A dozen bidders now potentially own portions of the MacMurray College property. The auction began at 10AM inside the Gamble Campus Center and concluded approximately 1 hour later with less than 50 people in attendance. Some were well-wishers and interested parties seeing how much the college would sell for, with approximately two dozen bidders in the audience.
The most expensive tracts of land had high bids from local real estate owner Mike Hayes, whose tracts covered most of the heart of the campus having high bids totaling over $600,000. His tracts include Annie Merner Chapel, the Putnam-Springer buildings, McClelland Dining Hall, Rutledge Hall, Katherine Hall, the MacMurray tennis court and adjacent parking lot on Lurton Avenue.
In total, the campus brought around $1.35 million. President of the Jacksonville Regional Economic Development Corporation Kristin Jamison says it’s a new chapter for the properties with the potential new ownership: “[It is] absolutely hard for the MacMurray family and community to see something move into the next phase, but as the Jacksonville community watches what happened here this morning, I think they will be happy. There were a number of Jacksonville community members who stepped up and purchased property. I have great confidence in many of the folks that I recognize this morning that they will do wonderful things with the property.”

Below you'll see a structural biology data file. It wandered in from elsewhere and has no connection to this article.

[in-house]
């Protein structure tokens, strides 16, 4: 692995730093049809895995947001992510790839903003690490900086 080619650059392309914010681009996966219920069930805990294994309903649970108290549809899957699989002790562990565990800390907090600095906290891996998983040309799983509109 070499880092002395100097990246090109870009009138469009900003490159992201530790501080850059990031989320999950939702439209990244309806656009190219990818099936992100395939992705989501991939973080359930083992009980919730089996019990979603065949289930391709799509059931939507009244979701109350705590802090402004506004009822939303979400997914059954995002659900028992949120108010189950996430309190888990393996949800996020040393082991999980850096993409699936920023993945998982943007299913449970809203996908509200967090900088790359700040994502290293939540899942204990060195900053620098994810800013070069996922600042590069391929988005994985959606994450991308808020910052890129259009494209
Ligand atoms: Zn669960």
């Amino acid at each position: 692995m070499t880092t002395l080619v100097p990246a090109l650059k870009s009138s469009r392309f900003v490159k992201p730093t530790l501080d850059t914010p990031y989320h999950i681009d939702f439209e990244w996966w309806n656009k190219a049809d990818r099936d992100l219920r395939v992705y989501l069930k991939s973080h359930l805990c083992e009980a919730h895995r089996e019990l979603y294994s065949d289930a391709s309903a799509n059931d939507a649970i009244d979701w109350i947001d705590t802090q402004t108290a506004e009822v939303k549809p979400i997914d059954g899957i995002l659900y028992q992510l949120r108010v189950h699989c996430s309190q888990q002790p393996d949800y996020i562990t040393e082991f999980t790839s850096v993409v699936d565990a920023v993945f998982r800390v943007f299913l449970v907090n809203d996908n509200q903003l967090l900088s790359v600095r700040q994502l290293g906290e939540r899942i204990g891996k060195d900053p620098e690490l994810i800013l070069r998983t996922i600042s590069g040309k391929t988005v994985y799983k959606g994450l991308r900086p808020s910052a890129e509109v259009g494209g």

Chairman of the Board of Trustees John Nicolay says overall he was glad to see that each tract of real estate receive a bid: “You know overall it’s a sad day, obviously for alumni and faculty and everybody else involved. Having said that, we’re very gratified to each of the parcels that were up for auction received a bid. That’s a good thing for the college and for the community. One of the priorities for the board during this time has been that we do as much as possible to maintain these beautiful buildings for the Jacksonville community.”
Nicolay says now that the auction is over, the board will have the final decision on whether or not to accept the bids or continue to try to sell them for a better price: “Generally, those properties if the board determines that the price is not high enough, then we would market those again and go back to other interested parties and see if, you know, if we can get the best deal that we can for the institution.”
Nicolay says that the board will also take into account any final debts the school owes before making a decision on the bids acquired today. Nicolay says that he does not know what the bidders are going to do with properties but he is glad things are staying local: “We wanted this piece of the Jacksonville community to not sit idle and become a liability for the community. We are very happy that a lot of local investors stepped up and are looking at the properties and bid on the properties. Hopefully, that means that you know this part of Jacksonville’s history will be maintained.”
According to a statement from the Board through their PR Manager James Prescott, the board is set to meet within the next week and assess the bids on key campus tracts under reserve bids and then proceed forward on accepting or rejecting those bids by November 24th.